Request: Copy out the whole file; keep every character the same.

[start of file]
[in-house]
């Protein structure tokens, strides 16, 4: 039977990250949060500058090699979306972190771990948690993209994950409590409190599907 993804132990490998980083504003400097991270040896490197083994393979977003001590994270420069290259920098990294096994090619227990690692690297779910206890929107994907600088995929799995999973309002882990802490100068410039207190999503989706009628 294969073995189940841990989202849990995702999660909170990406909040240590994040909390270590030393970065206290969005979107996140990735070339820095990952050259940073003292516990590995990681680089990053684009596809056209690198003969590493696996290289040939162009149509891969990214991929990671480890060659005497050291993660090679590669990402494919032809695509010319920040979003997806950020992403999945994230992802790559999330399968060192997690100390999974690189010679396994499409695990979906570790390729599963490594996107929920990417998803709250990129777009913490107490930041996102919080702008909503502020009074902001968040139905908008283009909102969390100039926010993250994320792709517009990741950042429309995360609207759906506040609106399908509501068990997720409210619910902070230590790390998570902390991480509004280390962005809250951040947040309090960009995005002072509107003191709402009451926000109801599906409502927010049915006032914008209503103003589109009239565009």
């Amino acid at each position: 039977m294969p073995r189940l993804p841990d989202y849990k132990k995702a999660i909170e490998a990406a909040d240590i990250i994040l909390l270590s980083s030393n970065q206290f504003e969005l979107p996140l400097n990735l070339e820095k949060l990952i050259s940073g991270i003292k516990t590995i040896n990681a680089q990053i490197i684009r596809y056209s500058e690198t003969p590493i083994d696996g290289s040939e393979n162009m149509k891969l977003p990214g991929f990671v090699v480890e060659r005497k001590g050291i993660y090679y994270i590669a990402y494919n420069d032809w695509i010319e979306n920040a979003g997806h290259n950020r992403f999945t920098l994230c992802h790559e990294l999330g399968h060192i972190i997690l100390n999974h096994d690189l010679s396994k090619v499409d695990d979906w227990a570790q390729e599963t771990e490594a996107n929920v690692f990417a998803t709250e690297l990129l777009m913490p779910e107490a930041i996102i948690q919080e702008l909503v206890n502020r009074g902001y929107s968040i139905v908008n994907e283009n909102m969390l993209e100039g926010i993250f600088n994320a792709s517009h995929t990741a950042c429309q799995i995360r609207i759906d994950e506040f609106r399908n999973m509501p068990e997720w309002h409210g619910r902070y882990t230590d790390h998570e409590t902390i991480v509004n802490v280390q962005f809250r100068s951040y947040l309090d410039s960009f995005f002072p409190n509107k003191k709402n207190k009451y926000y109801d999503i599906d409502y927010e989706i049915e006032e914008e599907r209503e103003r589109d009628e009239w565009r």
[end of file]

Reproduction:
[in-house]
């Protein structure tokens, strides 16, 4: 039977990250949060500058090699979306972190771990948690993209994950409590409190599907 993804132990490998980083504003400097991270040896490197083994393979977003001590994270420069290259920098990294096994090619227990690692690297779910206890929107994907600088995929799995999973309002882990802490100068410039207190999503989706009628 294969073995189940841990989202849990995702999660909170990406909040240590994040909390270590030393970065206290969005979107996140990735070339820095990952050259940073003292516990590995990681680089990053684009596809056209690198003969590493696996290289040939162009149509891969990214991929990671480890060659005497050291993660090679590669990402494919032809695509010319920040979003997806950020992403999945994230992802790559999330399968060192997690100390999974690189010679396994499409695990979906570790390729599963490594996107929920990417998803709250990129777009913490107490930041996102919080702008909503502020009074902001968040139905908008283009909102969390100039926010993250994320792709517009990741950042429309995360609207759906506040609106399908509501068990997720409210619910902070230590790390998570902390991480509004280390962005809250951040947040309090960009995005002072509107003191709402009451926000109801599906409502927010049915006032914008209503103003589109009239565009």
């Amino acid at each position: 039977m294969p073995r189940l993804p841990d989202y849990k132990k995702a999660i909170e490998a990406a909040d240590i990250i994040l909390l270590s980083s030393n970065q206290f504003e969005l979107p996140l400097n990735l070339e820095k949060l990952i050259s940073g991270i003292k516990t590995i040896n990681a680089q990053i490197i684009r596809y056209s500058e690198t003969p590493i083994d696996g290289s040939e393979n162009m149509k891969l977003p990214g991929f990671v090699v480890e060659r005497k001590g050291i993660y090679y994270i590669a990402y494919n420069d032809w695509i010319e979306n920040a979003g997806h290259n950020r992403f999945t920098l994230c992802h790559e990294l999330g399968h060192i972190i997690l100390n999974h096994d690189l010679s396994k090619v499409d695990d979906w227990a570790q390729e599963t771990e490594a996107n929920v690692f990417a998803t709250e690297l990129l777009m913490p779910e107490a930041i996102i948690q919080e702008l909503v206890n502020r009074g902001y929107s968040i139905v908008n994907e283009n909102m969390l993209e100039g926010i993250f600088n994320a792709s517009h995929t990741a950042c429309q799995i995360r609207i759906d994950e506040f609106r399908n999973m509501p068990e997720w309002h409210g619910r902070y882990t230590d790390h998570e409590t902390i991480v509004n802490v280390q962005f809250r100068s951040y947040l309090d410039s960009f995005f002072p409190n509107k003191k709402n207190k009451y926000y109801d999503i599906d409502y927010e989706i049915e006032e914008e599907r209503e103003r589109d009628e009239w565009r």